Story of Red Notice
In RED NOTICE, Nolan Booth (Ryan Reynolds) portrays himself as the world’s greatest art thief, but he is constantly thwarted by a nameless thief known as The Bishop (Gal Gadot). When FBI agent John Hartley (Dwayne Johnson) joins forces with Interpol officers, led by Inspector Das (Ritu Arya), to apprehend Booth, who has the highest-level arrest warrant out of Interpol, The Bishop frames him in return, sending Booth and Hartley to prison before they go on the lam. The stakes have never been higher than they are now, and the competition has just begun. The hunt for a priceless antiquity is on – Booth, Bishop, and Hartley all want to earn $1 million for returning it, while Andover seeks to clear his name. Of course, nothing is as simple as it appears, and the caper will take the players all around the world.
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Red Notice Review
Reynolds plays Nolan Booth, a notorious art thief who is imprisoned alongside intelligent FBI profiler John Hartley (Johnson). It turns out that both of them have been fooled by the Bishop (Gal Gadot), an attractive femme fatale artist thief hell-bent on stealing all three of Cleopatra’s legendary golden eggs to sell on the black market. The game of cat-and-mouse that follows leads the characters to exotic locations such as Bali, Rome, and Argentina, although these locales are not explored or even shown onscreen beyond title cards announcing the location. The international settings shown in the movie are just another box checked off of the generic-action-film BINGO card, much like the main concept of rival thieves pursuing a “MacGuffin.”
Despite the fact that it’s a standard plot — reluctant partners working together to take down a shared enemy — the chemistry and charisma of the film’s leading men make it feel new. In an especially amusing sequence, Reynolds loudly exposes Johnson as a police officer in the middle of a Russian prison cafeteria, much to his annoyance. When the two are released from prison, they’re overjoyed to get new clothes — until Johnson finds out he has only a glittery sweater that says “Gotta Dance” to wear. These and other instances where the actors bicker with one another are among the film’s funnier moments. Given Johnson’s past success as a straight man in comedies with an off-the-cuff partner, this may not come as much of a surprise.
It’s not the case with Gadot, who gives a performance nearly as wooden as her ill-received “Wonder Woman: 1984” role. The vast majority of Gadot’s screen time is spent kicking, tripping, or otherwise knocking down the men of “Red Notice” to get what she wants. With little effort, her character can outwit Hartley and Booth in any number of ways, from pretending to be an INTERPOL Inspector on the phone to impersonating the warden of the gulag they’re imprisoned in. While it’s entertaining to witness a female antagonist go toe-to-toe with two action heroes, her personality as a whole is lacking in development beyond the ability to fight. Booth and Hartley both had fathers who drove them into their respective professions. The most we learn about Gadot’s “Bishop” is through a twist revealed in the film’s final minutes, and even that doesn’t provide much insight into her intentions. In fact, Gadot’s character is less fleshed out than Inspector Das, a minor character portrayed by Ritu Arya of the “Umbrella Academy.”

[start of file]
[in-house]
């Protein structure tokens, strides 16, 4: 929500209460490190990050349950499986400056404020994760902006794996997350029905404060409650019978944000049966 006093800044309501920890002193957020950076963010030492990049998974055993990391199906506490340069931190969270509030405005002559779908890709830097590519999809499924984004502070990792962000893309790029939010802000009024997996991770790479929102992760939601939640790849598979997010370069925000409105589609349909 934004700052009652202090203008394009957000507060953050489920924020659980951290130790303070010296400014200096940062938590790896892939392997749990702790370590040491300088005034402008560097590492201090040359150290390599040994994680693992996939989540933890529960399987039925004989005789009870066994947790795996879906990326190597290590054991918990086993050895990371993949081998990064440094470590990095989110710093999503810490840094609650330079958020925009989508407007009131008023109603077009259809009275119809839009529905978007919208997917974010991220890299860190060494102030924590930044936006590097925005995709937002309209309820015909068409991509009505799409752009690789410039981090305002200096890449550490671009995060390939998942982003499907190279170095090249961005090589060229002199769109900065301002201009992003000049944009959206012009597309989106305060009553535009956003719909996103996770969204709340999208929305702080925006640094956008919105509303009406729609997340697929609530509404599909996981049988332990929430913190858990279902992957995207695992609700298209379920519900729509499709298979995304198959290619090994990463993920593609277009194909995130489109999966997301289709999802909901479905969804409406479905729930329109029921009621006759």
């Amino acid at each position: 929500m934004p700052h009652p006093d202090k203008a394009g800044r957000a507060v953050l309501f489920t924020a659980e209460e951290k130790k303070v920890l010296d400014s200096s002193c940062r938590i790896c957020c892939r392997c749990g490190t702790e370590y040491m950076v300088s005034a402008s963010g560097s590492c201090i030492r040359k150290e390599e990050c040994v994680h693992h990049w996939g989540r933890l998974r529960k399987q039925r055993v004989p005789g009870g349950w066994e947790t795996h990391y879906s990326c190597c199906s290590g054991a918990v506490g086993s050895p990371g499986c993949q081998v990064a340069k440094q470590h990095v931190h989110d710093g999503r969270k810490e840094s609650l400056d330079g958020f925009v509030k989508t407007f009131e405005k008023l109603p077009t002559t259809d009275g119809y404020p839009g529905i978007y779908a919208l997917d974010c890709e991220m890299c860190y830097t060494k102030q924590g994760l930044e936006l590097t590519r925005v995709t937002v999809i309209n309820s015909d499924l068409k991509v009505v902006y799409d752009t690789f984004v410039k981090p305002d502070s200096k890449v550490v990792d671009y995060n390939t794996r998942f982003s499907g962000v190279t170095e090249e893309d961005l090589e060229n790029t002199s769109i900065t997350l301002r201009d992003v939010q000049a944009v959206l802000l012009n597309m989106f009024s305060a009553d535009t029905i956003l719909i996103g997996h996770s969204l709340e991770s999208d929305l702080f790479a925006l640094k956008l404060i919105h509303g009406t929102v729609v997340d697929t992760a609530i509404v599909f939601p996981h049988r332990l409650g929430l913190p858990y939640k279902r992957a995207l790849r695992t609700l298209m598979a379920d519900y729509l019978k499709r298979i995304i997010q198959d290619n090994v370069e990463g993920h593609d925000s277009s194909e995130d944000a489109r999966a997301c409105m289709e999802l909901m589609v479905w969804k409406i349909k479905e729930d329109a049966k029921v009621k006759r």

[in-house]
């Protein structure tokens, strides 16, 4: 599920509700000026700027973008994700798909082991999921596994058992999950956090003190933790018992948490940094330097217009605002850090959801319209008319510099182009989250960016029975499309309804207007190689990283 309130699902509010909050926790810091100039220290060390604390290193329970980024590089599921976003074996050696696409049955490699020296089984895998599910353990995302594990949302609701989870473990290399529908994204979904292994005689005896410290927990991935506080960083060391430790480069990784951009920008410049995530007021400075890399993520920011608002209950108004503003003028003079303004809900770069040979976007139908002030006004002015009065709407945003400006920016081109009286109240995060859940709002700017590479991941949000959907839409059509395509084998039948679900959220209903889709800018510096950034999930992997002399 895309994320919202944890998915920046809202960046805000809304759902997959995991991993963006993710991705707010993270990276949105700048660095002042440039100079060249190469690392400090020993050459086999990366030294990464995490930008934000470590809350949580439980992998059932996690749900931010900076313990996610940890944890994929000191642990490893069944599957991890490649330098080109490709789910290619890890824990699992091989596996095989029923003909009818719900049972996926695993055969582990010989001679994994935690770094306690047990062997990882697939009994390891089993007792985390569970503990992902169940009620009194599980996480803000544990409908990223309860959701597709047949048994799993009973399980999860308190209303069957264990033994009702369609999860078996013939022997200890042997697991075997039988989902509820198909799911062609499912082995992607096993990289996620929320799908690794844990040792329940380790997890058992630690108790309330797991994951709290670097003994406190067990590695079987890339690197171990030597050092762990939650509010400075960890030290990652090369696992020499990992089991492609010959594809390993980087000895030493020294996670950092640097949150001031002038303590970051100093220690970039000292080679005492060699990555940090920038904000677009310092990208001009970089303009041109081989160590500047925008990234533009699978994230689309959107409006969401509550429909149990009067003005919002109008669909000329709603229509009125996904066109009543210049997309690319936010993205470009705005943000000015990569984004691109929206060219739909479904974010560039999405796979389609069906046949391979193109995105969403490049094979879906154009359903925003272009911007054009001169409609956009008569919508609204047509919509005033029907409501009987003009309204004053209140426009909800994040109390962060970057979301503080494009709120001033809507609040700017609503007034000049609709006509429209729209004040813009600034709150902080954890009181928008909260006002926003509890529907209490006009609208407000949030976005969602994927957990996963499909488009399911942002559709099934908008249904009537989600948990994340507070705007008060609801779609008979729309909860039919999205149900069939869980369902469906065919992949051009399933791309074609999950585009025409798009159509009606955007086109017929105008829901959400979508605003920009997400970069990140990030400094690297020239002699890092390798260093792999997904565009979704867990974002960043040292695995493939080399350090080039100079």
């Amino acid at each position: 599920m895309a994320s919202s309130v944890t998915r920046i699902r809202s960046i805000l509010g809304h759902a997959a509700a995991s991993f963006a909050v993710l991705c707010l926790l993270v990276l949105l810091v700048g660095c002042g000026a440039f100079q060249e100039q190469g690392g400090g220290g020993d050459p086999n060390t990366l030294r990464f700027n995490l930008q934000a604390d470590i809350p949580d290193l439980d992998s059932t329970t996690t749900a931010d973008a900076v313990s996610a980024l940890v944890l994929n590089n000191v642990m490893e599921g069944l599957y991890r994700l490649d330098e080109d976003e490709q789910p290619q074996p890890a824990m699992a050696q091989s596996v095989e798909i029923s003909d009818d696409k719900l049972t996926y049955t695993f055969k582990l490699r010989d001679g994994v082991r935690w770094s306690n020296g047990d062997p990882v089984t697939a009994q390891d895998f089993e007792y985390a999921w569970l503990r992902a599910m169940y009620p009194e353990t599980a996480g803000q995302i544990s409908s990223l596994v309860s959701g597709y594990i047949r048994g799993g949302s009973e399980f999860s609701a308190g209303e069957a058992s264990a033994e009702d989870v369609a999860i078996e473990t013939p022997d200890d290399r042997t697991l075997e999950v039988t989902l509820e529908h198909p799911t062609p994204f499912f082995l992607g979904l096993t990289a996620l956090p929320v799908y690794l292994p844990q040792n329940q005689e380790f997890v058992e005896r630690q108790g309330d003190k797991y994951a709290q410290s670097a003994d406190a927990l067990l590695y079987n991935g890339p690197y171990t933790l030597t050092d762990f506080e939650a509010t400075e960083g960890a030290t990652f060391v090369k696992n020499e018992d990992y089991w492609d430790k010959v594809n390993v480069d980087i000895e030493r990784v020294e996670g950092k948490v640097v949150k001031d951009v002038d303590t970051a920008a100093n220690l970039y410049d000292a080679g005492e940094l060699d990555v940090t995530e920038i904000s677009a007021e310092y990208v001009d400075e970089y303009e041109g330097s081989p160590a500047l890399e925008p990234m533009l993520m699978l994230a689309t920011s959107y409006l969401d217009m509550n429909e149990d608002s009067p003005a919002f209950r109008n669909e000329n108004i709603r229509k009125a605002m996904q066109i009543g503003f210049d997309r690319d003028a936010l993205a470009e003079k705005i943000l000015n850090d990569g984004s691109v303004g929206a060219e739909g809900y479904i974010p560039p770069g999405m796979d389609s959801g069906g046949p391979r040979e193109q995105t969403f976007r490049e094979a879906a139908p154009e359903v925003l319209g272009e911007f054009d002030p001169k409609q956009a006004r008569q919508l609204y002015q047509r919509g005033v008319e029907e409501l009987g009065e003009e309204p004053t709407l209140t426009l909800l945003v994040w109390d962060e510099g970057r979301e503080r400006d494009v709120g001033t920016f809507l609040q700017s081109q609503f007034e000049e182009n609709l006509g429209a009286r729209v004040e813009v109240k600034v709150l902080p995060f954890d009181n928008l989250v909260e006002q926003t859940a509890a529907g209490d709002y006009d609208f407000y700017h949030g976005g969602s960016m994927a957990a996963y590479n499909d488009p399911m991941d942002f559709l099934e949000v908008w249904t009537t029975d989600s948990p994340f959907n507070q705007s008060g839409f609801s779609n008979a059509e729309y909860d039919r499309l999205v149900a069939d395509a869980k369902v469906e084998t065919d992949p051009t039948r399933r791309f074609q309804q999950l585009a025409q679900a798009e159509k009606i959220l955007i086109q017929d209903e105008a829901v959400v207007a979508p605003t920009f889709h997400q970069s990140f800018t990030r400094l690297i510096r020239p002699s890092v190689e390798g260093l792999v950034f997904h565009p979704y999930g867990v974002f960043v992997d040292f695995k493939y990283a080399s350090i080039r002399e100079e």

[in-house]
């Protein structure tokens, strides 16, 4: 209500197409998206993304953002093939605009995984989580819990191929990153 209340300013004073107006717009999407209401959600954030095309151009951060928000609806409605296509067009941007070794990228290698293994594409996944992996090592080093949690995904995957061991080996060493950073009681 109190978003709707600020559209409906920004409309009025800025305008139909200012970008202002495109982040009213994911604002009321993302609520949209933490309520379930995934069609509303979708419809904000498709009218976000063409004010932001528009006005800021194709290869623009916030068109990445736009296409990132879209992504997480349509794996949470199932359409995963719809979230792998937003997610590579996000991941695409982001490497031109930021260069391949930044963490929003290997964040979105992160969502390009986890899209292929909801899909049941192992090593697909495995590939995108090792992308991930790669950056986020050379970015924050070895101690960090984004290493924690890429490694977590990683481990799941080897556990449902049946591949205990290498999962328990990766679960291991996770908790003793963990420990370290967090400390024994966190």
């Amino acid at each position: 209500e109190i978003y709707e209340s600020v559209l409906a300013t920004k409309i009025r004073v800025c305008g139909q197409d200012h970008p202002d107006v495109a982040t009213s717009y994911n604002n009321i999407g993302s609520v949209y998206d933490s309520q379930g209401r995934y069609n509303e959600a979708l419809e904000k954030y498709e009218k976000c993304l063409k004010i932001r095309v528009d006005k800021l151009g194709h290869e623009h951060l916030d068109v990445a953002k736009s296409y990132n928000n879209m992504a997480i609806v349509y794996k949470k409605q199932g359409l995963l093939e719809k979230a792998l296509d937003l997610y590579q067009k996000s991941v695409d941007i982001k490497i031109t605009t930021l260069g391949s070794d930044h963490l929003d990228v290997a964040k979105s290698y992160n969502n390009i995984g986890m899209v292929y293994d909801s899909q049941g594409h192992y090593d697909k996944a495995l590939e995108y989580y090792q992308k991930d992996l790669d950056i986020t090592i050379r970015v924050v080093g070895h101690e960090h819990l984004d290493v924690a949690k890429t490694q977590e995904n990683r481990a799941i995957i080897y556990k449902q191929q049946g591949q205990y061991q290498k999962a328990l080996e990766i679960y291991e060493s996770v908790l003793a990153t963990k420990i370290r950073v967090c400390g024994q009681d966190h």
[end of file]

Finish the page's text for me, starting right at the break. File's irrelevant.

“Red Notice” is a decent motion picture, despite Gal Gadot’s performance. Is there anything complex about the characters? No. A compelling narrative? Not quite. Are there any spectacular visuals? There are some nice shots, but nothing that audiences haven’t seen before — and that’s fine. Nobody watches “Red Notice” for its political commentary, amazing plot, or mind-boggling cinematography. They’re there to see their favorite celebrities in action-hero versions of themselves while delivering a few laugh-worthy remarks. If you approach it with this attitude, you won’t be let down.
Rawson Marshall Thurber
Rawson Marshall Thurber
Dwayne Johnson, Ryan Reynolds, Gal Gadot, Ritu Arya, Chris Diamantopoulos